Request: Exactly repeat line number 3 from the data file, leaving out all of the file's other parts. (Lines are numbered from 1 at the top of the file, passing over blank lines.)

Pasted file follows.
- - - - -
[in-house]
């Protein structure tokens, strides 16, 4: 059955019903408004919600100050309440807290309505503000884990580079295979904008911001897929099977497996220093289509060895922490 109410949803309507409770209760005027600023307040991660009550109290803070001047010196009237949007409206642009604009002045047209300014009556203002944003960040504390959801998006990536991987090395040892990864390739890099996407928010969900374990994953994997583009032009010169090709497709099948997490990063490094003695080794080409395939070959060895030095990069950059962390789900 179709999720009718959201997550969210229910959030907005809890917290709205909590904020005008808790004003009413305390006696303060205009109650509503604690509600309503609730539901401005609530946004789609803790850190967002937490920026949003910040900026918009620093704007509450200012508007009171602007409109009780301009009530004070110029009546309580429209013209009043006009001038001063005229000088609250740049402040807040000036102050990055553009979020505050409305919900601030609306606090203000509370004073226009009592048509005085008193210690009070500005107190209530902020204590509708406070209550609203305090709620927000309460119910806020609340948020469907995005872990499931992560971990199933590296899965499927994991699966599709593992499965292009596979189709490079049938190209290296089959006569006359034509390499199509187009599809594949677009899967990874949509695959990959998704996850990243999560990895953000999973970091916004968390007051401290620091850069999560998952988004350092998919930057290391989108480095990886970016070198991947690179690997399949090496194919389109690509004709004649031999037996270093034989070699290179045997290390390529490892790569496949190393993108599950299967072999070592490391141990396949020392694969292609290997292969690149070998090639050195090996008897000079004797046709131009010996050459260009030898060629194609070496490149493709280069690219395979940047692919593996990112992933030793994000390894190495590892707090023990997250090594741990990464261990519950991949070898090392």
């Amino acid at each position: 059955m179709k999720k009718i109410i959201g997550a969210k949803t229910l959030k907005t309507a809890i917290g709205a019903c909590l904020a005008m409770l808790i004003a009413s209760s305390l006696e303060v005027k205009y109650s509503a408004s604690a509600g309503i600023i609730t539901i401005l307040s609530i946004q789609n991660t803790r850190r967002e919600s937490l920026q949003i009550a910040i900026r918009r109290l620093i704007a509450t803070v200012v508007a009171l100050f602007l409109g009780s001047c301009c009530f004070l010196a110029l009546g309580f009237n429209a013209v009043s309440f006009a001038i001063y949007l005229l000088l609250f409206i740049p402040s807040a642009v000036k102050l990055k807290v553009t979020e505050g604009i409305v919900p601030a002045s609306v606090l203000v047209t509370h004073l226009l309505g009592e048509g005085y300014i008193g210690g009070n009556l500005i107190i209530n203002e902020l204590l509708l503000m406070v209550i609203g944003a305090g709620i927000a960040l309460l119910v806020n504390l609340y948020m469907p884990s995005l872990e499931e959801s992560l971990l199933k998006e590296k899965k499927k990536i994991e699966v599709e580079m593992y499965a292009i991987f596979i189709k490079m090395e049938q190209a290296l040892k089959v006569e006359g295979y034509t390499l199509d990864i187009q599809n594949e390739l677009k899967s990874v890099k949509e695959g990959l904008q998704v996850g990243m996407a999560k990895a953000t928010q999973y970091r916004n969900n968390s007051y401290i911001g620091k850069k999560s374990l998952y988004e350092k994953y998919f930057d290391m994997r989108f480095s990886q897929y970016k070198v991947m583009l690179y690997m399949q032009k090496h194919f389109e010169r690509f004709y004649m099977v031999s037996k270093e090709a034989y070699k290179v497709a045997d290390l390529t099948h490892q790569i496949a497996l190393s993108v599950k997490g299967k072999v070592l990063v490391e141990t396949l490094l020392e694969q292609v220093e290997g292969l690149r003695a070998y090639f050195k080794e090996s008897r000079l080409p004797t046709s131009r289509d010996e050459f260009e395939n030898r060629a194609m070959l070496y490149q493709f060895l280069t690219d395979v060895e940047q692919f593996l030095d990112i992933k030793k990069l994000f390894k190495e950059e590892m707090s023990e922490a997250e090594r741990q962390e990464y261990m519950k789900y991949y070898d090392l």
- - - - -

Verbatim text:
């Amino acid at each position: 059955m179709k999720k009718i109410i959201g997550a969210k949803t229910l959030k907005t309507a809890i917290g709205a019903c909590l904020a005008m409770l808790i004003a009413s209760s305390l006696e303060v005027k205009y109650s509503a408004s604690a509600g309503i600023i609730t539901i401005l307040s609530i946004q789609n991660t803790r850190r967002e919600s937490l920026q949003i009550a910040i900026r918009r109290l620093i704007a509450t803070v200012v508007a009171l100050f602007l409109g009780s001047c301009c009530f004070l010196a110029l009546g309580f009237n429209a013209v009043s309440f006009a001038i001063y949007l005229l000088l609250f409206i740049p402040s807040a642009v000036k102050l990055k807290v553009t979020e505050g604009i409305v919900p601030a002045s609306v606090l203000v047209t509370h004073l226009l309505g009592e048509g005085y300014i008193g210690g009070n009556l500005i107190i209530n203002e902020l204590l509708l503000m406070v209550i609203g944003a305090g709620i927000a960040l309460l119910v806020n504390l609340y948020m469907p884990s995005l872990e499931e959801s992560l971990l199933k998006e590296k899965k499927k990536i994991e699966v599709e580079m593992y499965a292009i991987f596979i189709k490079m090395e049938q190209a290296l040892k089959v006569e006359g295979y034509t390499l199509d990864i187009q599809n594949e390739l677009k899967s990874v890099k949509e695959g990959l904008q998704v996850g990243m996407a999560k990895a953000t928010q999973y970091r916004n969900n968390s007051y401290i911001g620091k850069k999560s374990l998952y988004e350092k994953y998919f930057d290391m994997r989108f480095s990886q897929y970016k070198v991947m583009l690179y690997m399949q032009k090496h194919f389109e010169r690509f004709y004649m099977v031999s037996k270093e090709a034989y070699k290179v497709a045997d290390l390529t099948h490892q790569i496949a497996l190393s993108v599950k997490g299967k072999v070592l990063v490391e141990t396949l490094l020392e694969q292609v220093e290997g292969l690149r003695a070998y090639f050195k080794e090996s008897r000079l080409p004797t046709s131009r289509d010996e050459f260009e395939n030898r060629a194609m070959l070496y490149q493709f060895l280069t690219d395979v060895e940047q692919f593996l030095d990112i992933k030793k990069l994000f390894k190495e950059e590892m707090s023990e922490a997250e090594r741990q962390e990464y261990m519950k789900y991949y070898d090392l």